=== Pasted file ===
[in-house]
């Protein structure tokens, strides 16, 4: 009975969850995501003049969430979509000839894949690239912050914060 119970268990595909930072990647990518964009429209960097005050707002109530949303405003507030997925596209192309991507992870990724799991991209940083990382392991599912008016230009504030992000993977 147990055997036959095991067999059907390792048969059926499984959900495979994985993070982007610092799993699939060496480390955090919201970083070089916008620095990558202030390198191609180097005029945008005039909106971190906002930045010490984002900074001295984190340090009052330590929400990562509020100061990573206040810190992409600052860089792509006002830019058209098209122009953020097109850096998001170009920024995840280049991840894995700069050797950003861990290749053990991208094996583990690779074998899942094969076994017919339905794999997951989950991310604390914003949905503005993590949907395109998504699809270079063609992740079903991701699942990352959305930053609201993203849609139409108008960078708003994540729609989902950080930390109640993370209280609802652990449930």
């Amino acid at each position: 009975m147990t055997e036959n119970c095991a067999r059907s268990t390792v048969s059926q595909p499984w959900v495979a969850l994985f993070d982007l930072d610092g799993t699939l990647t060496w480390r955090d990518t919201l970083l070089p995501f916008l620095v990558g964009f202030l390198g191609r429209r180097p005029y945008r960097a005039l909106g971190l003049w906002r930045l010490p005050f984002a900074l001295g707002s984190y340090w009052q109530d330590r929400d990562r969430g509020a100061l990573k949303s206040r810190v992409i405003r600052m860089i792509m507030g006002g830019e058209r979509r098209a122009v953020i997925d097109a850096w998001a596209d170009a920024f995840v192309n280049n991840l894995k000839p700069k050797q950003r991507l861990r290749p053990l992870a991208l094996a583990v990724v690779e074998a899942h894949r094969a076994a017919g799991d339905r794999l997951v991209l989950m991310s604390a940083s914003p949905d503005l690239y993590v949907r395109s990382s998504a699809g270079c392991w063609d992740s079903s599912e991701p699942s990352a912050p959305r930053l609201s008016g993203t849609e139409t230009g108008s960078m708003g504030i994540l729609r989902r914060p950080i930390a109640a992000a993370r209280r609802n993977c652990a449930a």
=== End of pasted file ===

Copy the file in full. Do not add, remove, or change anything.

[in-house]
């Protein structure tokens, strides 16, 4: 009975969850995501003049969430979509000839894949690239912050914060 119970268990595909930072990647990518964009429209960097005050707002109530949303405003507030997925596209192309991507992870990724799991991209940083990382392991599912008016230009504030992000993977 147990055997036959095991067999059907390792048969059926499984959900495979994985993070982007610092799993699939060496480390955090919201970083070089916008620095990558202030390198191609180097005029945008005039909106971190906002930045010490984002900074001295984190340090009052330590929400990562509020100061990573206040810190992409600052860089792509006002830019058209098209122009953020097109850096998001170009920024995840280049991840894995700069050797950003861990290749053990991208094996583990690779074998899942094969076994017919339905794999997951989950991310604390914003949905503005993590949907395109998504699809270079063609992740079903991701699942990352959305930053609201993203849609139409108008960078708003994540729609989902950080930390109640993370209280609802652990449930």
């Amino acid at each position: 009975m147990t055997e036959n119970c095991a067999r059907s268990t390792v048969s059926q595909p499984w959900v495979a969850l994985f993070d982007l930072d610092g799993t699939l990647t060496w480390r955090d990518t919201l970083l070089p995501f916008l620095v990558g964009f202030l390198g191609r429209r180097p005029y945008r960097a005039l909106g971190l003049w906002r930045l010490p005050f984002a900074l001295g707002s984190y340090w009052q109530d330590r929400d990562r969430g509020a100061l990573k949303s206040r810190v992409i405003r600052m860089i792509m507030g006002g830019e058209r979509r098209a122009v953020i997925d097109a850096w998001a596209d170009a920024f995840v192309n280049n991840l894995k000839p700069k050797q950003r991507l861990r290749p053990l992870a991208l094996a583990v990724v690779e074998a899942h894949r094969a076994a017919g799991d339905r794999l997951v991209l989950m991310s604390a940083s914003p949905d503005l690239y993590v949907r395109s990382s998504a699809g270079c392991w063609d992740s079903s599912e991701p699942s990352a912050p959305r930053l609201s008016g993203t849609e139409t230009g108008s960078m708003g504030i994540l729609r989902r914060p950080i930390a109640a992000a993370r209280r609802n993977c652990a449930a």